This was a game in which neither team lost hope. The players are all winners in this Iron Bowl. There are commonalities in the life lessons learned by every participant in this hard-fought game. From the players, coaches, and equipment men, and for us as fans. A few that stand out to me are that adversities will invariably come, and when they do, faith and strength are required to survive them. Secondly, focusing on a goal and achieving it under the most adverse circumstances is paramount, rather than moving the goal. I fear we’re teaching our kids that when the going gets tough, just set an easier objective.

The Tide prevailed on the scoreboard and all credits are due to this team. They did what they have done for so many games: they just got it done. However, the War Eagles fought tooth and nail on every play, a defense extraordinaire. The Tide offense cobbled together success when they had to have it and kept the Auburn defense on the field for an astonishing 87 plays. Just watching it was exhausting, seeing each team play hard on every snap of the ball. Auburn played way above anything they have been able to produce defensively during the entire season.

The Crimson Tide never gave up. And most certainly, the Tide defense got the stops when Auburn looked like they were going to bulldoze over Bama with their running attack. Frankly, I thought it was an impossibility for them to win. They had their collective backs against the wall the entirety of the game. They refused to lose. They came to play and beyond that, they possessed a collective will to win far beyond what would seem reasonable to we, the spectators. I’ve never seen coach Saban smile so broadly.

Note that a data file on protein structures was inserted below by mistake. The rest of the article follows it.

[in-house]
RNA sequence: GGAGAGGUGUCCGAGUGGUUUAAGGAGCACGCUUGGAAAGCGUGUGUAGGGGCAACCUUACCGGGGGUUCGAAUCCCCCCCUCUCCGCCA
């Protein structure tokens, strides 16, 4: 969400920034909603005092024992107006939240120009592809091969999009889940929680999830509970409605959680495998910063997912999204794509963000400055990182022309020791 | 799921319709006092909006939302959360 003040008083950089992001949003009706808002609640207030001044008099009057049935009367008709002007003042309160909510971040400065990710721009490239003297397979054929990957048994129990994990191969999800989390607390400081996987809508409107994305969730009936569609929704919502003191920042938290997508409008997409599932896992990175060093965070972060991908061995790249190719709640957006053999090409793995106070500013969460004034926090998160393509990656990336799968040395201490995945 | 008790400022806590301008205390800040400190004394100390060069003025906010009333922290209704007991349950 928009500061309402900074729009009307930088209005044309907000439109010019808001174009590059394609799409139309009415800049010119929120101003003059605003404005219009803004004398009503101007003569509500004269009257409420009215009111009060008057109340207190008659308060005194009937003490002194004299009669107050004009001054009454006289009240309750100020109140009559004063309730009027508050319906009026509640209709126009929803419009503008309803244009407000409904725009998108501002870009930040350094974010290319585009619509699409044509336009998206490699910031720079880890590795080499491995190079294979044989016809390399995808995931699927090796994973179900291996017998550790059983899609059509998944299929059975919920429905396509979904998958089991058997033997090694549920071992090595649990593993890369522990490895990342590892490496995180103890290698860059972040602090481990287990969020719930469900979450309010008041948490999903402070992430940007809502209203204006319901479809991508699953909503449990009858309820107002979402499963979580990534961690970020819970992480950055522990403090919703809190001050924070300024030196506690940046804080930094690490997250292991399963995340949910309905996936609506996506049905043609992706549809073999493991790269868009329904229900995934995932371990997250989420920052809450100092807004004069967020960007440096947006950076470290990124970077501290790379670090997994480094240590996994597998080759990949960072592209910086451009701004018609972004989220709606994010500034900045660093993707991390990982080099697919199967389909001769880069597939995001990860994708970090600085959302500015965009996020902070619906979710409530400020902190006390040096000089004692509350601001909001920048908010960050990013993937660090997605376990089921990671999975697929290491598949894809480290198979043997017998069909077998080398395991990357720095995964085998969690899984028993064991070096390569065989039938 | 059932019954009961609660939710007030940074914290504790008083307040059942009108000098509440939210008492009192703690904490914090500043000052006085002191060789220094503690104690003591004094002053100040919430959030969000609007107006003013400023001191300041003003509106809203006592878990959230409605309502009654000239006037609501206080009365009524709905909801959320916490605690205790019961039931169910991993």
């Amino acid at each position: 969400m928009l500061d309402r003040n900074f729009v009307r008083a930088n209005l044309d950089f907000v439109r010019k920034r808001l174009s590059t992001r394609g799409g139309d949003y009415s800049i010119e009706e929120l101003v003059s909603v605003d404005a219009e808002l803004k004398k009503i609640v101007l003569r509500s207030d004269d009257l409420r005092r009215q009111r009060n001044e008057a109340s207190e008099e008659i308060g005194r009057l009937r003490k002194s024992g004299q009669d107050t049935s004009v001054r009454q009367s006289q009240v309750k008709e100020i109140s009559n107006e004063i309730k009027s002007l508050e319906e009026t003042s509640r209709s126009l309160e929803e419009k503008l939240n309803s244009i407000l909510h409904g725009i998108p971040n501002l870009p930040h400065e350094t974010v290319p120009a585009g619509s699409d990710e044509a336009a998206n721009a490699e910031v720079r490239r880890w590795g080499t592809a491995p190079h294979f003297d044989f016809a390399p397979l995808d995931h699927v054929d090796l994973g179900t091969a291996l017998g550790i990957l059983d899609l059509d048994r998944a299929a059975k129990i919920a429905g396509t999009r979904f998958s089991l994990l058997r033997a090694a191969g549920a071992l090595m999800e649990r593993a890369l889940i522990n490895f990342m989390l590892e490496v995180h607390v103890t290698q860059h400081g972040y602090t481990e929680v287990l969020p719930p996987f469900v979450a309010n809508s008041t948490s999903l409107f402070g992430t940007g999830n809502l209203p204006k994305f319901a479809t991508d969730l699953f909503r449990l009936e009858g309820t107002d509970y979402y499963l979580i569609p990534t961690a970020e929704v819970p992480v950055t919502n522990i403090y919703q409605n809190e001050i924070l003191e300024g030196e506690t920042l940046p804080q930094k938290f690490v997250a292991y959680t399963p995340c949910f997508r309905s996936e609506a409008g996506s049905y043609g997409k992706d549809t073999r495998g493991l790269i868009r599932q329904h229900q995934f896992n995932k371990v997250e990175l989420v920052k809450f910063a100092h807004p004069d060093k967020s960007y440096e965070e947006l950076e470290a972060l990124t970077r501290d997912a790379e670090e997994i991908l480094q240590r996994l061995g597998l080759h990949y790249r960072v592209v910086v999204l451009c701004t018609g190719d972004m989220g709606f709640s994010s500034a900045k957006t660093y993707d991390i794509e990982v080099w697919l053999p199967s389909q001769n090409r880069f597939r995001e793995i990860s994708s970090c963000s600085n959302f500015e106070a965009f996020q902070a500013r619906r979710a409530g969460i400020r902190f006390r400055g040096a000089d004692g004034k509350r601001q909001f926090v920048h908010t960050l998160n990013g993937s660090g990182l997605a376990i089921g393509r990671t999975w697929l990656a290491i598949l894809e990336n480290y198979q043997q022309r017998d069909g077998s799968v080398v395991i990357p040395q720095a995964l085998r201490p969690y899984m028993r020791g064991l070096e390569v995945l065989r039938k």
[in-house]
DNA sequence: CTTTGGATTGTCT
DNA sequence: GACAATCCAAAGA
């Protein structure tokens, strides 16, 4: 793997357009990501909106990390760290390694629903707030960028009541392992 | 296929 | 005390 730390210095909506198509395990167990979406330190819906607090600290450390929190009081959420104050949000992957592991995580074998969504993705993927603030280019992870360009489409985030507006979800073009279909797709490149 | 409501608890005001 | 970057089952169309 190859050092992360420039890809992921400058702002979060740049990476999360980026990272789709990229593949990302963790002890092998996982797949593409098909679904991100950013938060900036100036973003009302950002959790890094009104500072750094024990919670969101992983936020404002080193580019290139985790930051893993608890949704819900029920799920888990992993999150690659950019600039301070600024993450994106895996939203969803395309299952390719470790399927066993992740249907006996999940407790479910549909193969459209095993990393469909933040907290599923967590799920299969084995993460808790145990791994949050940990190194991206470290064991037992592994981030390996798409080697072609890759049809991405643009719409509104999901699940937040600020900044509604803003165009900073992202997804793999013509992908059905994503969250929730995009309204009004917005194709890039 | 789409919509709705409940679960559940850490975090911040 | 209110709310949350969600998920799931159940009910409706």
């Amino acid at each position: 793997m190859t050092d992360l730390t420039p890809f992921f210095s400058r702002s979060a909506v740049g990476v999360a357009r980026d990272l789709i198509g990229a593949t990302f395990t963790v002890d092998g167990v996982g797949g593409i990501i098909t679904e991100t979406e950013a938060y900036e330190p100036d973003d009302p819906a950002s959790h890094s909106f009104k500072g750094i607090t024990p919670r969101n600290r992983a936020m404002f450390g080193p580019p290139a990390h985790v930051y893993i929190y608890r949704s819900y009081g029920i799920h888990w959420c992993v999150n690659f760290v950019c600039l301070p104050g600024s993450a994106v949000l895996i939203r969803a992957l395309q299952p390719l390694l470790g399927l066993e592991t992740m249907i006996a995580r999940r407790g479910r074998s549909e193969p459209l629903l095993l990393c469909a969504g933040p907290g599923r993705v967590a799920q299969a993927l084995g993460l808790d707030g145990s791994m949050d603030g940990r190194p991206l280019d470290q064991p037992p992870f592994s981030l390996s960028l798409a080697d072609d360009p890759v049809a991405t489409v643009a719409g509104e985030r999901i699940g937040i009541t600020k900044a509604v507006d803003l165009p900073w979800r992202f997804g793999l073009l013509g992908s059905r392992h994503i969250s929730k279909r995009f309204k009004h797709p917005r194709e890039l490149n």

Now I’m sure there will be the group of what-ifers, the folks saying “if only” on social media. Calling for firings of coordinators, second-guessing play calling. Disparaging the officials, and rumors of players wanting to move through the transfer portal. Why? I guess that’s just the way we are these days. But only the game matters, the players spoke with their actions on the field, and this game, this Iron Bowl, well it just speaks for itself.

These are college kids. Young men putting on a great show for us, the fans. Nothing can take away from the effort and tenacity they put on display for us. But most of all they did it for themselves these young men care nothing about their teammates skin color, for these are truly a band of brothers and they deserve all the respect that is due them.

They make me smile! ... Next Time …